The life story of Longfellow is full of drama, romance, and tragedy.
Is order in the playroom a fantasy or can it be a fact? Here are three key actions – limit, maintain, discard – that can help to make it happen.
No one can stipulate the exact number of toys appropriate for preschoolers to own, but some limit certainly needs to be reached. A study conducted among middle-income homes in North Carolina found that both boys and girls under the age of six had an average of 90 toys.
Now what adult could organize and choose among 90 different activities? Aren’t we causing confusion rather than promoting growth, by overwhelming children with things? The important criteria at any age is to provide toys that fulfill different needs, such as active, quiet, creative, dramatic, etc.
A toddler, for instance, might enjoy a push toy, a puzzle, crayons and paper, and puppets. As parents see their children’s interests and abilities changing, they can add different toys and remove the outgrown one.
Periodically rotating the toys brings variety to playtime without adding to numbers and expense. January is a good time to select a few of the Christmas toys for temporary hibernation. A game, puzzle, doll, book, etc. can seem like new found treasure when it reappears later on a cold or rainy day.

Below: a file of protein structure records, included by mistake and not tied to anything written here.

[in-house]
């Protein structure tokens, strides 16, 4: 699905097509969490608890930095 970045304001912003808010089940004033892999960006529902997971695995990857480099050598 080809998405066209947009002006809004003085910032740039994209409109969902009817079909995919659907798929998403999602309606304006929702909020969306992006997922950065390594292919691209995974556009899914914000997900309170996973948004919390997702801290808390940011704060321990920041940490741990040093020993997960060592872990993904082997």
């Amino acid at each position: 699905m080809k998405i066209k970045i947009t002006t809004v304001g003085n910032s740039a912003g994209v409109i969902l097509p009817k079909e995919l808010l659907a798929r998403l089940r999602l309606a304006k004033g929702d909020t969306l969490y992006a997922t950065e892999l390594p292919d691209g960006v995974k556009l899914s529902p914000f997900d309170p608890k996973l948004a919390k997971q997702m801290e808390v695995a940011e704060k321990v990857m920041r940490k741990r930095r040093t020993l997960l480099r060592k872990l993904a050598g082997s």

Responsibility for maintaining the toys should shift naturally from the parents to the children, but this does not happen automatically. Asking a preschooler to “Clean up the playroom.” can sound as challenging as “Fix the dinner.” If parents and children work side-by-side at first, the cooperation multiplies.
Book shelves are excellent for encouraging orderly storage, especially when they are used in conjunction with baskets, shoe boxes, or other containers for sorting toys. One can buy metal racks for stacking puzzles, special suitcases for model cars, and small hangers for doll clothes. It’s always easier to clean up if everything has a special container or place.
A good rainy day activity for children is scrubbing all the washable toys in a pan of soapy water. They also can help to maintain their toys by painting, gluing, or repairing as the need arises.
When writer E. B. White tried to clean out a six-room apartment, he was taken back by the amount of belongings: “A home is like a reservoir equipped with a check valve: the valve permits influx but prevents outflow. Acquisition goes on night and day – smoothly, subtly, imperceptibly,” he wrote.
Discarding the outgrown or worn-out toys often is easier said than done. Candidates for disposal have a subtle way of getting lost in closets, hiding in the shag carpet or laundry basket. Even when “old” toys have been identified, children may have strong attachments to certain of them and want to keep those that recall fond memories. The job is easier when children help select the playthings to discard and know that they’ll go to a friend, relative, or charity.